The authorization for coercive interrogation of al Qaeda operative Abu Zubaydah was predicated on the "certain" belief that "he is withholding information regarding terrorist networks in the United States... and information regarding plans to conduct attacks within the United States" and that "he refuses to divulge" the information. Furthermore, there was an estimated threat level "equal to that which preceded the September 11 attacks." "This opinion is limited to these facts. If these facts were to change, this advice would not necessarily apply." ("Interrogation of al Qaeda Operative" [pdf], August 1, 2002, at page 1).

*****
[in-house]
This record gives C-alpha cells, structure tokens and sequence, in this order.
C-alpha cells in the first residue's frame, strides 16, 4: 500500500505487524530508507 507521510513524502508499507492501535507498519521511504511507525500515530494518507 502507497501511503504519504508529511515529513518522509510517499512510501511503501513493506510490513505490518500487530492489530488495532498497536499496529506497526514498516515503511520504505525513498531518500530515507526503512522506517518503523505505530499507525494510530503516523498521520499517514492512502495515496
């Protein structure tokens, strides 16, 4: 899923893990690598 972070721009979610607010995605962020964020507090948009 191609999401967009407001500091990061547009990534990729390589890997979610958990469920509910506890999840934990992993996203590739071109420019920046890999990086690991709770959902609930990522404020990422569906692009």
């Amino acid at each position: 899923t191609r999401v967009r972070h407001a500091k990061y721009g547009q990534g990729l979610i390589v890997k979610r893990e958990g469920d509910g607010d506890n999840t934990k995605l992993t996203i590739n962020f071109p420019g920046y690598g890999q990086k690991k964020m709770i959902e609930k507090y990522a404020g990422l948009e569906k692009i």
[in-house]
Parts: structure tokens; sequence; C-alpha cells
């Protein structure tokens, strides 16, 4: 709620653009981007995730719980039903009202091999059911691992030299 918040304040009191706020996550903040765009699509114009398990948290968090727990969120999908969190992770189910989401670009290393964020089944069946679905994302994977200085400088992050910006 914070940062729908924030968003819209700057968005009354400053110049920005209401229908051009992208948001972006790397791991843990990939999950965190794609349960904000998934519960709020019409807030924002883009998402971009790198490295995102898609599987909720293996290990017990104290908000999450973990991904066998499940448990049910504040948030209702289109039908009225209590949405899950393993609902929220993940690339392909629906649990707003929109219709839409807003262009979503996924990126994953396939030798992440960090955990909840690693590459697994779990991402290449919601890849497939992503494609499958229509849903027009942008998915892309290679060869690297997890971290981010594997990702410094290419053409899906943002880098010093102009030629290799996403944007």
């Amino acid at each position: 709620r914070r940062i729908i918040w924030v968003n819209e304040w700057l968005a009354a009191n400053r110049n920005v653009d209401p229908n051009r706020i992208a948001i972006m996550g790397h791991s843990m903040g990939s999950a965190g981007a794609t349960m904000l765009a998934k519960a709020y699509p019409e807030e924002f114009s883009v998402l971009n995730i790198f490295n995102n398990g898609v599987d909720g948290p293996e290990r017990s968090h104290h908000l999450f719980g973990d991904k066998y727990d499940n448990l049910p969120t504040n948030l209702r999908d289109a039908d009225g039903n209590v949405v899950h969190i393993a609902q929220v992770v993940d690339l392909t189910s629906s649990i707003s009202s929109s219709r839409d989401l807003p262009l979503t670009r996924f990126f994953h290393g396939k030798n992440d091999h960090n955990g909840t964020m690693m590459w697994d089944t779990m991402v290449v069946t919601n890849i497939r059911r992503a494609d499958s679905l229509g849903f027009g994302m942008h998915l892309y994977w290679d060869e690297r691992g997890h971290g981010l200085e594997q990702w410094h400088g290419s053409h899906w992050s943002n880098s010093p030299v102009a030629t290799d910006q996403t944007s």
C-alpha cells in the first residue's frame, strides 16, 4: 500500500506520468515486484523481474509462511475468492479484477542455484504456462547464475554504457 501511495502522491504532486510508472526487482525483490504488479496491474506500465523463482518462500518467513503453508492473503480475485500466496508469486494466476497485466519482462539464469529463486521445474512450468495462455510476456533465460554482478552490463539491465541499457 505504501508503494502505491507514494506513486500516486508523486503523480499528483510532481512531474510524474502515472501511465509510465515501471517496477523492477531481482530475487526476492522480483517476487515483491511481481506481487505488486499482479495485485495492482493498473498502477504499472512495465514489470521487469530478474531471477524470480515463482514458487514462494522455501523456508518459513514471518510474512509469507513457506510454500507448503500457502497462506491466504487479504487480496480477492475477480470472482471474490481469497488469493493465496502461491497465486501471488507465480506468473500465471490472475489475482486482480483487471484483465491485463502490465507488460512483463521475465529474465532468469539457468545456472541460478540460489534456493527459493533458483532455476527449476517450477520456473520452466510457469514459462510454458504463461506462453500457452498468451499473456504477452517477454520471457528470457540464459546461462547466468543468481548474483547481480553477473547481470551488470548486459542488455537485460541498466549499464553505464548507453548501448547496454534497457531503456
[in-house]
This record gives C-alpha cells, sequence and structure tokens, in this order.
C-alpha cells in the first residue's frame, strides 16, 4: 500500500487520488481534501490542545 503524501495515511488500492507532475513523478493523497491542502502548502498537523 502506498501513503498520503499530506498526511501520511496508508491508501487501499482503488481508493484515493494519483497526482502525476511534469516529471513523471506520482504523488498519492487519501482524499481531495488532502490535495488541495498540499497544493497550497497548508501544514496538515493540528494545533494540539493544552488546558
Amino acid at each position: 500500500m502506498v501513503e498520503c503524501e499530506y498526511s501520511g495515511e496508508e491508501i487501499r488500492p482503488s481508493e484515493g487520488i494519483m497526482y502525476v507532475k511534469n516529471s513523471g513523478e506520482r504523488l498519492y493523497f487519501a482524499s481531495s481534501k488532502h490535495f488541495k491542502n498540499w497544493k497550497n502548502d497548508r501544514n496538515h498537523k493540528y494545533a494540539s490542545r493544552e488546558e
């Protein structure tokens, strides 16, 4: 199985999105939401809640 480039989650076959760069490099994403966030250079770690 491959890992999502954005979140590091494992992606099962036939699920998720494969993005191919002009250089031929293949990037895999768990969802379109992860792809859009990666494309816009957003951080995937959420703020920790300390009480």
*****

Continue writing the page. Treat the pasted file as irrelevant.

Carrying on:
In other words, it appears that the OLC authors proceeded not out of sadism or indifference, but out of desperation.

    They recognized that under other circumstances (such as law enforcement), the coercive practices that they were authorizing could be thought to "shock the conscience." But they concluded that coercive interrogation by the CIA did not violate that standard since it was only being used where the detainee had "knowledge of imminent terrorist threats against the USA" and that it had already proved effective in producing "critical, actionable intelligence." ("Application of U.S. Obligations Under Article 16" [pdf], May 30, 2005, at pp. 3, 29ff).

    The development of the OLC memos suggests that if torture is to be permanently abolished, alternatives to coercive interrogation that are at least as effective need to be identified, or else the occasional prospect of an "imminent terrorist threat" threatening thousands of lives must be accepted in principle as preferable to the extreme violations of human dignity authorized by OLC.